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THE INVESTOR
August 03, 2021

British artist Fiona Banner poses questions on humans’ desire, power

  • PUBLISHED :June 20, 2021 - 16:29
  • UPDATED :June 21, 2021 - 13:43
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Installation view of “Pranayama Typhoon,” at Barakat Contemporary in Seoul (Barakat Contemporary)

British artist Fiona Banner aka The Vanity Press’ first exhibition in Asia is being held at Barakat Contemporary in Seoul, unveiling the artist’s 14 new works comprising paintings, installations and video art.

Banner first gained attention in the mid-1990s for her “wordscapes” and “still films,” which explored the relationships of primitive human desire and violence conveyed through traditional nudes, pornography and Hollywood war films relayed as dense verbal depictions.

Upon entering the exhibition, a 10-meter-long decoy military fighter plane lies on the floor, slowly breathing as a living organism. The actual decoy plane, titled “Falcon,” incrementally inflates and deflates, ventilated by a fan. While the inflatable vinyl plane looks similar to a toy or leisure product, it’s rather scary when one is reminded of its actual use.

“Through the process of inflation and deflation, the artist questioned the image of power,” commented curator Kim Min-jung.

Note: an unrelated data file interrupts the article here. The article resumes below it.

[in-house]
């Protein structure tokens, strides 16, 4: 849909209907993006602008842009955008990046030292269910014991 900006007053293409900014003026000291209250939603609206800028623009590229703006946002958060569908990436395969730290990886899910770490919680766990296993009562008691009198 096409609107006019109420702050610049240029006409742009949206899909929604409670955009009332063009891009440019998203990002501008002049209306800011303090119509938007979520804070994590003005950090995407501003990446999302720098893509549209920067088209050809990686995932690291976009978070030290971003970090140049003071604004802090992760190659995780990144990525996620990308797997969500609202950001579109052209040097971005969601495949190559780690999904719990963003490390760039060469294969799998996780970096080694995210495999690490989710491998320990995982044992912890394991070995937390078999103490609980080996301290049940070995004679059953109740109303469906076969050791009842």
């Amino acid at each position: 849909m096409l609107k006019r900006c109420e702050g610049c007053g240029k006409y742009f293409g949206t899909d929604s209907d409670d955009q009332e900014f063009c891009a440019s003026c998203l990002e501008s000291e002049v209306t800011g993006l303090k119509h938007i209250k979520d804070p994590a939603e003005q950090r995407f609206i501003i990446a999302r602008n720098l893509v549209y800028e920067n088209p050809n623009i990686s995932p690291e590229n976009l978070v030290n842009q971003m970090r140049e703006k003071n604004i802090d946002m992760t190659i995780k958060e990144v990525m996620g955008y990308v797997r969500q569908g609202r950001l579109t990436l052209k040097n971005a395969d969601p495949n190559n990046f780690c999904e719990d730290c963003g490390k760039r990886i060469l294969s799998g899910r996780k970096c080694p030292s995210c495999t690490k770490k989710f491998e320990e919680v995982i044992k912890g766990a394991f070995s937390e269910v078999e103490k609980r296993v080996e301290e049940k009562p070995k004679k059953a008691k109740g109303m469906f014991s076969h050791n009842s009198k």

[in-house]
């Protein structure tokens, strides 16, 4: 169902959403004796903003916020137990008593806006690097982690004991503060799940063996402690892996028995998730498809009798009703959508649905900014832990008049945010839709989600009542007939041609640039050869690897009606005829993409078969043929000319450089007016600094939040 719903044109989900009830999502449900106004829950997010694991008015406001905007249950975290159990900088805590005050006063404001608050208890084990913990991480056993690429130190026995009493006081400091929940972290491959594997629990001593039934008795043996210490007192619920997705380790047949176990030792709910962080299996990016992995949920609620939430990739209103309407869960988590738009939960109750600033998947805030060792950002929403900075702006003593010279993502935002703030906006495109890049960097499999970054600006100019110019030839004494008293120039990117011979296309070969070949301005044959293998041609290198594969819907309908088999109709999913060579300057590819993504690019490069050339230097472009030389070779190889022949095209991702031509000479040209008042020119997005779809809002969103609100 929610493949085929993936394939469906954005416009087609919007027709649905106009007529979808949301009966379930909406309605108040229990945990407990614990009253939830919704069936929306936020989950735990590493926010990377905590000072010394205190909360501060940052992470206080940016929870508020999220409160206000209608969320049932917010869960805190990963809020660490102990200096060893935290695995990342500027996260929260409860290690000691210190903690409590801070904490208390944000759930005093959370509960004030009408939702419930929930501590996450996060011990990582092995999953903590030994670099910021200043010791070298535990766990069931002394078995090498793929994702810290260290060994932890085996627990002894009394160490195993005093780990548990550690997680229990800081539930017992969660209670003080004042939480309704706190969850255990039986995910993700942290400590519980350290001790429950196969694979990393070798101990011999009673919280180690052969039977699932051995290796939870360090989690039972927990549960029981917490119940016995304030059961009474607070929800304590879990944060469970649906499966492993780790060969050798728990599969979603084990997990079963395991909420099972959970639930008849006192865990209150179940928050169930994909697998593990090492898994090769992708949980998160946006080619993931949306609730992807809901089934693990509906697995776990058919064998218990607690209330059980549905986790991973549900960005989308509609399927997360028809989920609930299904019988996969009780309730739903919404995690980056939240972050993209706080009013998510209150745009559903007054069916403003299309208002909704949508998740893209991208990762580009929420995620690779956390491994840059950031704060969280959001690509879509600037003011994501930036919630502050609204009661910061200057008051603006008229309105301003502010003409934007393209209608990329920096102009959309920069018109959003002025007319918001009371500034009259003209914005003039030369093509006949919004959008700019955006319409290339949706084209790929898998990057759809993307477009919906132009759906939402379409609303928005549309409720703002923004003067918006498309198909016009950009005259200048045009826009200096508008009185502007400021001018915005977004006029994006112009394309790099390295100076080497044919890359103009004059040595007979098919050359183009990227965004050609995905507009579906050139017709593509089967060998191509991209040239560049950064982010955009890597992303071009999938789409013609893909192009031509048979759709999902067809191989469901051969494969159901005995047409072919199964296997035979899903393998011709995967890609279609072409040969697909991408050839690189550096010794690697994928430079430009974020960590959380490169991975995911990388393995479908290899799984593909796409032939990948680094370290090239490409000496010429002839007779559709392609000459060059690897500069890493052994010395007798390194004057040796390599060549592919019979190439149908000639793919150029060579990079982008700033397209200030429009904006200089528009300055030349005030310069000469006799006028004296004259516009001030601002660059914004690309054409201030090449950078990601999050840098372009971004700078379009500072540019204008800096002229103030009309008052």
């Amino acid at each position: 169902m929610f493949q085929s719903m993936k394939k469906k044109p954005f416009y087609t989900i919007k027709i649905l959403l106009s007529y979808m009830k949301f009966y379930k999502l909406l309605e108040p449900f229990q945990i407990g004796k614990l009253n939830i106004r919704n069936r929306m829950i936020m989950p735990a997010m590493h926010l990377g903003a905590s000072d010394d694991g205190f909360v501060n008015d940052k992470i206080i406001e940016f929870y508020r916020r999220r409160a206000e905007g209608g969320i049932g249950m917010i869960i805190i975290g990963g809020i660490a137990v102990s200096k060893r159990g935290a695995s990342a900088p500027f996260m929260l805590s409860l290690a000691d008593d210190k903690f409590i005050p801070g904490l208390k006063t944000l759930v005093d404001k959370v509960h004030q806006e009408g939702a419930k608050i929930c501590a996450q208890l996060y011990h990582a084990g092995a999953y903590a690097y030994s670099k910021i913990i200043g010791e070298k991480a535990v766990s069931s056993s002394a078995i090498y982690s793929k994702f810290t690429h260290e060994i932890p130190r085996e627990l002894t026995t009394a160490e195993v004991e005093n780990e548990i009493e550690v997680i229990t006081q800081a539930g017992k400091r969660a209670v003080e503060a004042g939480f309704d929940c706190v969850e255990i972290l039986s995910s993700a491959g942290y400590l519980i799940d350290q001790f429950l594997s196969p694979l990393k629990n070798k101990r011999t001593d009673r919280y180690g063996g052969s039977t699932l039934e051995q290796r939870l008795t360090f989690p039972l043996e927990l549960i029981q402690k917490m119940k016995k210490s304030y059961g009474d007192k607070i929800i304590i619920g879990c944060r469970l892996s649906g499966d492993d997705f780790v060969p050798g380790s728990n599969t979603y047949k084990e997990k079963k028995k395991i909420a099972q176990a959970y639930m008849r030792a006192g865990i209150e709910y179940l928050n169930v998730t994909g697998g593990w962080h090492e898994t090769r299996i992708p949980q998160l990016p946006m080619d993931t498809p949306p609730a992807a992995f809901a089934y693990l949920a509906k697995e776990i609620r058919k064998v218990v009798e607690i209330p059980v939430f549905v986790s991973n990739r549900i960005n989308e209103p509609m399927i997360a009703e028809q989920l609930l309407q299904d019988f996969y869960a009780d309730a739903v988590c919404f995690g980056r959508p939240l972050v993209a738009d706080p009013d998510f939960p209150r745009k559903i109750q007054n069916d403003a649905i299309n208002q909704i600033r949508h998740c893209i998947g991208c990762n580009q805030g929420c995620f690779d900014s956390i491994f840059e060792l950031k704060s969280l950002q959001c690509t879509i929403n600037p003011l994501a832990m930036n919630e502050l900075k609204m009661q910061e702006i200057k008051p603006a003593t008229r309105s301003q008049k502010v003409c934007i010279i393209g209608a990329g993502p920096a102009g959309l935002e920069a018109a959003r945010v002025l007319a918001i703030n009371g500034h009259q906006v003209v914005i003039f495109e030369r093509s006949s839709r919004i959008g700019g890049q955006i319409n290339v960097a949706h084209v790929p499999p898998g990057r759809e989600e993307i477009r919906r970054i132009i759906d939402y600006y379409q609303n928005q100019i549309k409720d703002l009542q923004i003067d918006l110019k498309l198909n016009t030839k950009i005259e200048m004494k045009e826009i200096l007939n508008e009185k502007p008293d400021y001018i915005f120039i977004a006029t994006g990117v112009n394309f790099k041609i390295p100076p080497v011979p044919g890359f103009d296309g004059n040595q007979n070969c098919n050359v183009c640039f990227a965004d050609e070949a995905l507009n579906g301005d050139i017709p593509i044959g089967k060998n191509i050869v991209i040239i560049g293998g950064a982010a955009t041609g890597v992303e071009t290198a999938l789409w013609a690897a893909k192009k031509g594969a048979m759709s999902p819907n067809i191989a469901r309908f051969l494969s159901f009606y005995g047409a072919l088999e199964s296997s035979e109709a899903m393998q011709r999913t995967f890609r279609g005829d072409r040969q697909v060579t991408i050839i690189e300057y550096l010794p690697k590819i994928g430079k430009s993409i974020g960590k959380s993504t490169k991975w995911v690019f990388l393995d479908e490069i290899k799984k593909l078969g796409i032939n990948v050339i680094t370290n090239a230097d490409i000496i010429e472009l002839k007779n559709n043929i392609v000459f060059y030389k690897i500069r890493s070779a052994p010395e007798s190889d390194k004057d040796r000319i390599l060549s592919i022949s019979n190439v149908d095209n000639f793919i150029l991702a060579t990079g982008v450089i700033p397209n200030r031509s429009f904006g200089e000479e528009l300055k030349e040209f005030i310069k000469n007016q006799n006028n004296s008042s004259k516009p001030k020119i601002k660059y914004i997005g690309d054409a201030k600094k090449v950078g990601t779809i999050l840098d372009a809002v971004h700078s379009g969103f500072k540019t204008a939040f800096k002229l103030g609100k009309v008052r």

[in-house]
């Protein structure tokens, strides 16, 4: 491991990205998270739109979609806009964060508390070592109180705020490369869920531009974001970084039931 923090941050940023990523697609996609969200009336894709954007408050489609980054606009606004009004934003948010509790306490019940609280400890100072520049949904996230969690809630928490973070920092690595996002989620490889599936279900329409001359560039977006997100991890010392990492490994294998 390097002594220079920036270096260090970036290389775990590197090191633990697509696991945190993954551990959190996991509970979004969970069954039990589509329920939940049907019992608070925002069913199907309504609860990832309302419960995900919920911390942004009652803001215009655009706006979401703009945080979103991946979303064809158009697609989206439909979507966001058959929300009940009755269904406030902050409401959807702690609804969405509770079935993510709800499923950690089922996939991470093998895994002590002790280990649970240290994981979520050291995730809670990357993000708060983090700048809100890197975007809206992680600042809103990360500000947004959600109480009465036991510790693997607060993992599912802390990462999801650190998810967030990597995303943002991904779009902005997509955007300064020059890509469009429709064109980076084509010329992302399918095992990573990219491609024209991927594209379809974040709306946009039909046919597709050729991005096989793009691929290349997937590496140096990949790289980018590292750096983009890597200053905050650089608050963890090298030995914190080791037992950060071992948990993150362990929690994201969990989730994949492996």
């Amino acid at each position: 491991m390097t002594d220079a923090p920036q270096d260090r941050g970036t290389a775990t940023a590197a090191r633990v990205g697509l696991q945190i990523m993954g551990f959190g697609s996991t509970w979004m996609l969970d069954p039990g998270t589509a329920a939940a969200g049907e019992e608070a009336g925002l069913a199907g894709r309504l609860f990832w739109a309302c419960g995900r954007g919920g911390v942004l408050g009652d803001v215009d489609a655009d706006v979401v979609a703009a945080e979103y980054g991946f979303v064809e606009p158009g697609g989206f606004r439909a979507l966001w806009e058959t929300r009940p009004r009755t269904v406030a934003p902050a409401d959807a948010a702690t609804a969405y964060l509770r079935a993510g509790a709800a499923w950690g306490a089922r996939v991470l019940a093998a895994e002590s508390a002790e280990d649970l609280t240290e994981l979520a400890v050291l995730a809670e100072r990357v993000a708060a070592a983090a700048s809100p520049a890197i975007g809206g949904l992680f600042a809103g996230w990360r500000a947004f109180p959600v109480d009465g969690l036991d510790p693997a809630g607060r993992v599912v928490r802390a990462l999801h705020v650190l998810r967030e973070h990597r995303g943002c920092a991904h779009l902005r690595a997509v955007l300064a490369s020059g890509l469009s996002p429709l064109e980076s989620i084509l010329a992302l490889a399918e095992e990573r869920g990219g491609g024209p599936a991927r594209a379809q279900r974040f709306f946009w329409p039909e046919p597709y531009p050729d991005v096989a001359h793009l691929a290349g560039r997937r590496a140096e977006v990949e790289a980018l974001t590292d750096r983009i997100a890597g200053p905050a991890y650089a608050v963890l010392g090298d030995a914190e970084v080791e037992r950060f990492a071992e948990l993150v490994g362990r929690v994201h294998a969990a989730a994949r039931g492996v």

"Pranayama Organ” by Fiona Banner aka The Vanity Press (Barakat Contemporary)

Next to the large decoy plane is the artist’s film work “Pranayama Organ,” where two decoy military aircrafts slowly inflate on a desolate beach with the majestic and profound sound of a pipe organ.

The film transitions into a ritualistic performance acted out by two people -- one of which is the artist -- who are dressed as fighter planes, dancing around each other performing a darkly comical ritual of courtship and combat. With the sound of the organ, which refers to both the massive wind instrument and corporal body, the film work reveals the ambivalent aspects of humanity’s attitude toward nature, which is both exploited and revered.

The exhibition also features Banner’s seascape painting series “Full Stop.” Banner paints full stops, or periods, of various fonts -- including Helvetica, Peanuts, Klang and Orator -- that float on a sea. 

Installation view of “Pranayama Typhoon,” at Barakat Contemporary in Seoul (Barakat Contemporary)

Banner has described the full stop as a “symbol of language without content, representing the emptiness of language, language poised on a precipice, a crisis where fonts, letters and words no longer function as couriers of meaning.”

Before heading out of the gallery, visitors encounter a rearview mirror that reflects back an image of the gallery. The artist has written the words “bad review” on the mirror, questioning gallerygoers’ perceptions.

The exhibition, “Pranayama Typhoon,” runs through Aug. 15.

By Park Yuna (yunapark@heraldcrop.com)  

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